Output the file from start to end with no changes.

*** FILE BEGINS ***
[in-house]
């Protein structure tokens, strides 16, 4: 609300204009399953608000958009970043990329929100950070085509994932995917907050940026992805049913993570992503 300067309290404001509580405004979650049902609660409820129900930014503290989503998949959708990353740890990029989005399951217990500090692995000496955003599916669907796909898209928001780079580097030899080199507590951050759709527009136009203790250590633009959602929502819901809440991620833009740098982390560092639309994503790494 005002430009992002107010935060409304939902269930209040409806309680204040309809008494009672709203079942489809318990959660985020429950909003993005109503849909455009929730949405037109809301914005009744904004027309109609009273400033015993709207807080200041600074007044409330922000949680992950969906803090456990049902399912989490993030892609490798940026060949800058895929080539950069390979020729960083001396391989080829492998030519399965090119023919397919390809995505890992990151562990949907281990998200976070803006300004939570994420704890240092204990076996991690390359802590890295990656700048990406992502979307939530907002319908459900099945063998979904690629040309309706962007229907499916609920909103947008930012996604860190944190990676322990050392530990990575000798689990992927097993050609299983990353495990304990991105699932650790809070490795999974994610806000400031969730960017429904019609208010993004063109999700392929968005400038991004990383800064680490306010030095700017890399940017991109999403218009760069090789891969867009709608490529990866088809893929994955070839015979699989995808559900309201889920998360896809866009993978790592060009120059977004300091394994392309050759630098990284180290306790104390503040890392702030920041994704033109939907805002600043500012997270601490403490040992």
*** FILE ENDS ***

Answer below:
[in-house]
């Protein structure tokens, strides 16, 4: 609300204009399953608000958009970043990329929100950070085509994932995917907050940026992805049913993570992503 300067309290404001509580405004979650049902609660409820129900930014503290989503998949959708990353740890990029989005399951217990500090692995000496955003599916669907796909898209928001780079580097030899080199507590951050759709527009136009203790250590633009959602929502819901809440991620833009740098982390560092639309994503790494 005002430009992002107010935060409304939902269930209040409806309680204040309809008494009672709203079942489809318990959660985020429950909003993005109503849909455009929730949405037109809301914005009744904004027309109609009273400033015993709207807080200041600074007044409330922000949680992950969906803090456990049902399912989490993030892609490798940026060949800058895929080539950069390979020729960083001396391989080829492998030519399965090119023919397919390809995505890992990151562990949907281990998200976070803006300004939570994420704890240092204990076996991690390359802590890295990656700048990406992502979307939530907002319908459900099945063998979904690629040309309706962007229907499916609920909103947008930012996604860190944190990676322990050392530990990575000798689990992927097993050609299983990353495990304990991105699932650790809070490795999974994610806000400031969730960017429904019609208010993004063109999700392929968005400038991004990383800064680490306010030095700017890399940017991109999403218009760069090789891969867009709608490529990866088809893929994955070839015979699989995808559900309201889920998360896809866009993978790592060009120059977004300091394994392309050759630098990284180290306790104390503040890392702030920041994704033109939907805002600043500012997270601490403490040992």